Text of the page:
NIST logo
*
Bookmark and Share

Expression of Stable Isotopically Labeled Proteins for Use as Internal Standards for Mass Spectrometric Quantitation of Clinical Protein Biomarkers

Summary:


Proteins are of significant interest as potential indicators (biomarkers) of health or disease. Clinical methods employed to measure these analytes are often based on immunological affinity or enzyme activity. In order for such tests to be traceable to standards of a higher order, reference methods and reference materials must be established for clinically relevant proteins. Methods based upon liquid chromatography - mass spectrometry (LC-MS/MS) are well suited to this purpose. However, the lack of isotopically labeled proteins that can serve as internal standards for these measurements has hindered progress in this area. Therefore, NIST has been evaluating expression systems to produce isotopically labeled forms of proteins of clinical diagnostic interest.

Description:


Measurement of intact proteins by mass spectrometry can be problematic. In order to make proteins more amenable to mass spectrometric detection, the proteins are commonly digested with a proteolytic enzyme prior to analysis. Quantitation can then be performed by adding known amounts of isotopically labeled peptides as internal standards. However, this approach is not ideal because it may fail to compensate for incomplete digestion of the proteins or other variables in sample processing. A full-length stable isotope-labeled protein that could be spiked into the sample at the beginning of the analysis would account for the multiple variables that may affect the final levels of the measured peptides. Implementing this approach represents a key step in developing robust higher-order methods for protein quantitation.

Additional Technical Details:


Initial work has focused on expression of a stable isotope-labeled form of C-reactive protein (CRP). This protein is produced in the body in response to inflammation, and measurement of CRP levels can provide evidence of disease risk or progression. At the present time, there are no reference materials with CRP concentrations in the normal to moderately elevated range, primarily because of a lack of higher order methods for value assignment. Recombinant C-reactive protein (rCRP) was expressed in E. coli with media containing 15N-ammonium chloride as the sole nitrogen source. The resulting 15N-labeled rCRP (15N-rCRP) was purified sequentially by immobilized metal affinity and phosphatidylcholine binding with a yield of approximately 60 micrograms. The protein purity of 15N-rCRP was greater than 99% as assessed by sodium dodecyl sulfate – polyacrylamide gel electrophoresis. Incorporation as a percent of total nitrogen was estimated to be greater than 99% as determined by isotopic profile analysis. Proteolytic digestion of mixtures of CRP and the isotopically labeled CRP indicated that they behaved in a similar manner. The labeled protein is now being investigated as an internal standard for quantitation of CRP in serum. The knowledge gained from the rCRP will be beneficial in establishing expression and purification systems for other isotopically proteins of interest.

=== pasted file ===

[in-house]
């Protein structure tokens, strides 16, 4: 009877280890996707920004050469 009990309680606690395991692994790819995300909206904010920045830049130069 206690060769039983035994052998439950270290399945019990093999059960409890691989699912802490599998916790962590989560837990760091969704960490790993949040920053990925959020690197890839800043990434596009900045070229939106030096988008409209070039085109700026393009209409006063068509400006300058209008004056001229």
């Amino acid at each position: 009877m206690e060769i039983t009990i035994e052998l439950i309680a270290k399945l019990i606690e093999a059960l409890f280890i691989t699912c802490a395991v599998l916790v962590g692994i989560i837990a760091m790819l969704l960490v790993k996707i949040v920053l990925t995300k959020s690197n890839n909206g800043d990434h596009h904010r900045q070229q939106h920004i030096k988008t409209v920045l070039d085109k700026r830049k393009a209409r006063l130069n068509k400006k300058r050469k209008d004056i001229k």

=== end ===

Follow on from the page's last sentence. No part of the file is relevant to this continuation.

Major Accomplishments:

  • An intact stable isotope-labeled protein has been expressed with a high level of 15N incorporation.     
  • The isotopically labeled protein retains the structural features of the native protein and is anticipated to be suitable as an internal standard.